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Answering the Call to Care for Earth and People

Around Oceania this week, groups connected to Caritas and the Catholic Church are protecting and enhancing the environment where they live. They are answering the call of Pope Francis to care for the earth and care for the poor.

For World Environment Day (5 June) and World Oceans Day (8 June), Caritas in Oceania is also launching two online platforms to share stories on environmental impacts and response – and discuss how to care for our common home in the region.

In Aotearoa New Zealand, Archbishop of Wellington Cardinal John Dew will meet student environmental representatives from Catholic secondary schools in the Archdiocese on Thursday 6 June. He will listen to their concerns and share insights from Pope Francis’ letter on creation care: Laudato Si’. The gathering arose from the School Strike for Climate of 15 March. The group will also plant a symbolic totara tree at St Mary’s College, Wellington.

In Samoa, Caritas Volunteers will join a city wide clean-up of the capital Apia on 8 June, in preparation for the Pacific Games in July. Volunteers from various organisations and different communities will collect rubbish and sort it for recycling or disposal. It is part of a series of events as part of ‘Greening the Games’.

In Tonga, Caritas Tonga is training up youth in disaster resilience – both pre- and post-disaster. Caritas Tonga has been instrumental in pre-positioning, emergency awareness training and post-disaster recovery, working closely with the National Emergency Management Office. Such work helped Tonga through Cyclone Gita in March 2018 and has put in place measures to strengthen future responses.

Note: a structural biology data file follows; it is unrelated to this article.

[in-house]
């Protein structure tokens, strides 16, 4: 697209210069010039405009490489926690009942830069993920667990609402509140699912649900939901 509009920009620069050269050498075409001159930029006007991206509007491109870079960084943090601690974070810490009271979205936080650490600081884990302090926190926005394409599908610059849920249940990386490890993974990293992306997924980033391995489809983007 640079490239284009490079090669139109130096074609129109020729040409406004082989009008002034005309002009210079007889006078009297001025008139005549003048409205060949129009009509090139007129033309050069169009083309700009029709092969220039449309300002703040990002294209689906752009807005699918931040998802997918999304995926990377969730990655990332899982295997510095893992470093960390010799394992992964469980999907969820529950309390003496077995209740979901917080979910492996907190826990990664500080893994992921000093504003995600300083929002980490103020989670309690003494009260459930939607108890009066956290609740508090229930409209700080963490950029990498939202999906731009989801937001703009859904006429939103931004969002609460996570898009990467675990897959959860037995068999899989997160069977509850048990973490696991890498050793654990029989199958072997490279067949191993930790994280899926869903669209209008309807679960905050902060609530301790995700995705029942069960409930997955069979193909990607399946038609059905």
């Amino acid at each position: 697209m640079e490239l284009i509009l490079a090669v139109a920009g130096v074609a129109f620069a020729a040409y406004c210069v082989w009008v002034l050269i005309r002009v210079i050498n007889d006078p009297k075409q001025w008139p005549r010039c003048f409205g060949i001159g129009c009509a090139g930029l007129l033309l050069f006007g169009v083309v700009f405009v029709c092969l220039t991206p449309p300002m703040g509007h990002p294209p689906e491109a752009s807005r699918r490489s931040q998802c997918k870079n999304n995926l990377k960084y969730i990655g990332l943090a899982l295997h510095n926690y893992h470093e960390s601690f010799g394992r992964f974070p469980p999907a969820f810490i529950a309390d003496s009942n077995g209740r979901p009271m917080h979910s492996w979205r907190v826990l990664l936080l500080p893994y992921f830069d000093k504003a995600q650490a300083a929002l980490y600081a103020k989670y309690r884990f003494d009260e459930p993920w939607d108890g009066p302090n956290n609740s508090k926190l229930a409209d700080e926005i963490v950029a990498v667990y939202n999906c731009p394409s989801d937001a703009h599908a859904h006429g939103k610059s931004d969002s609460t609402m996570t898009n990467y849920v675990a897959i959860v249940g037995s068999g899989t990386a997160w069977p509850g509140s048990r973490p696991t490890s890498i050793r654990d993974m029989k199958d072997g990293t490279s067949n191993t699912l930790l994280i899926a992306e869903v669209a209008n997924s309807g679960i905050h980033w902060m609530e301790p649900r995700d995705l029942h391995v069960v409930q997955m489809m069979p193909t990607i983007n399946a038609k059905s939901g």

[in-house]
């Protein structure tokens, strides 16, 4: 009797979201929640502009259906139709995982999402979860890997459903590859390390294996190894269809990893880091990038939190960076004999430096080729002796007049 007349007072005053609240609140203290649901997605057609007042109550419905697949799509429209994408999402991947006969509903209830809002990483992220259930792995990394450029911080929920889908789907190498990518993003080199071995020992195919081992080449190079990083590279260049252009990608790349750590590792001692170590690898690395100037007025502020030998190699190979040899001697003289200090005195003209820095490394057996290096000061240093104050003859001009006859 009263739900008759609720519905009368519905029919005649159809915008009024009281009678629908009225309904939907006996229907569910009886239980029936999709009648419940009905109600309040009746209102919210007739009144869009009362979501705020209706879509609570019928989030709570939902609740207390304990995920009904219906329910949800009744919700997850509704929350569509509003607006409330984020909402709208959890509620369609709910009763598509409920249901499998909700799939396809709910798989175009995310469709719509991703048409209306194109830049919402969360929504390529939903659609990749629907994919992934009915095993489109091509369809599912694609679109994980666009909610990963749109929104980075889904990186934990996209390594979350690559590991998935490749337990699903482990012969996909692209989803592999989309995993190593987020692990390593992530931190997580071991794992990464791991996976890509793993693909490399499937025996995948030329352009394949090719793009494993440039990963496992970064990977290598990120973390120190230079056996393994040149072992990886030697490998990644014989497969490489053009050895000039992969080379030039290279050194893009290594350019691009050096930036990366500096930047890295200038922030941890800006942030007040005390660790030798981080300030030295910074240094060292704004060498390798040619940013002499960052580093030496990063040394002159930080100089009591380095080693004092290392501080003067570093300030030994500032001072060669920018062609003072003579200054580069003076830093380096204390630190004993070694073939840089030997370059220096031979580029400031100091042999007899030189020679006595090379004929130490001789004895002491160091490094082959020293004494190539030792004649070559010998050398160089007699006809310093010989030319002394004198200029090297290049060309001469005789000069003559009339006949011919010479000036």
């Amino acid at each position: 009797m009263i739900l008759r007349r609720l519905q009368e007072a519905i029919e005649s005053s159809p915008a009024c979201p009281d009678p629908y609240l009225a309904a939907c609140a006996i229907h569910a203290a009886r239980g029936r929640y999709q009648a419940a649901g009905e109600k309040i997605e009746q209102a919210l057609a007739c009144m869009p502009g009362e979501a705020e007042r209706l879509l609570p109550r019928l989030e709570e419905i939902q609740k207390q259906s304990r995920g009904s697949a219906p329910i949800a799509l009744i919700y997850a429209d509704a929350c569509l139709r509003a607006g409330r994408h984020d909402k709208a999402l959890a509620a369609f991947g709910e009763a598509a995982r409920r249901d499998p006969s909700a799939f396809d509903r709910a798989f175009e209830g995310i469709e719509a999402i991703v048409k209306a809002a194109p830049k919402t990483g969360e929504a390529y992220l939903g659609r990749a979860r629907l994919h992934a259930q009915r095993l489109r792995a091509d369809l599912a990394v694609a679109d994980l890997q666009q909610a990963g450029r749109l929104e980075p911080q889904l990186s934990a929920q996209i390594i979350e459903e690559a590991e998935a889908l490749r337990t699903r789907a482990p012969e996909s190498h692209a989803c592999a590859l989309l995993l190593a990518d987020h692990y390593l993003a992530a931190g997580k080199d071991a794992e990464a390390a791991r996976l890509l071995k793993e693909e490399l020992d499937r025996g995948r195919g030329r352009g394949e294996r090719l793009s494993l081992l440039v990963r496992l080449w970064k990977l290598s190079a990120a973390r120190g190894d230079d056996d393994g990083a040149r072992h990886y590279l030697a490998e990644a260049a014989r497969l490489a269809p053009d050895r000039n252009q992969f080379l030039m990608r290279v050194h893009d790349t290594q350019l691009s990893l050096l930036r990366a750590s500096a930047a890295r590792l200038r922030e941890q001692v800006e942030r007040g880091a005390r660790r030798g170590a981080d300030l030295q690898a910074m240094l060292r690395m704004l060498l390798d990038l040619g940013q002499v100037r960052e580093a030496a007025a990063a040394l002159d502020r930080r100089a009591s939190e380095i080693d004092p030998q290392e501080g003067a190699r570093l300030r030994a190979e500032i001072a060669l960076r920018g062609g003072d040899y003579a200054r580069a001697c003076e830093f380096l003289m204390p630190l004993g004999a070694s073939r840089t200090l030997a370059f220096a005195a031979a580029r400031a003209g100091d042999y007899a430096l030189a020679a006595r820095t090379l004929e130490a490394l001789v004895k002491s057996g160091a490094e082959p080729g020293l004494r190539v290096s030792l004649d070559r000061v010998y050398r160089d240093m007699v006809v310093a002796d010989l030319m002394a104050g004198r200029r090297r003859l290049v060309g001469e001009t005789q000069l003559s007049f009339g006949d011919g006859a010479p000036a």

In Australia, the Catholic-based Pacific Calling Partnership will bring four young climate activists from Kiribati and Tuvalu to attend Climate Reality training on 5-7 June in Brisbane. The training – with climate educator and former US Vice-President Al Gore – aims to strengthen grass-roots action and education on climate change. The Pacific Calling Partnership – operating from the Edmund Rice Centre for Justice and Community Education – aims to amplify Pacific voices on climate change and link them with concerned people in Australia and internationally.

Over the last five years, Caritas members in Oceania have raised concerns about environmental impacts affecting Oceania peoples through the Caritas State of the Environment for Oceania reports – released each St Francis Day on 4 October.

Now, they also provide two online platforms associated with the environment report.

• An online map with ongoing stories of environment impact and response from the grass-roots and coastal edges of the region. This is an online monitor for some of the issues covered in State of the Environment for Oceania.
• “The Oceanian” – a Facebook community for sharing of stories and views in an online discussion forum on the environmental challenges and responses we face.

Caritas members in Oceania work together to raise awareness and call for action on climate change and environmental degradation that damages the lives of people in our region – and threatens the future of all of us. They are part of the Caritas Internationalis confederation of 165 Catholic agencies living out and promoting the ideal of one family living on one common home.

© Scoop Media

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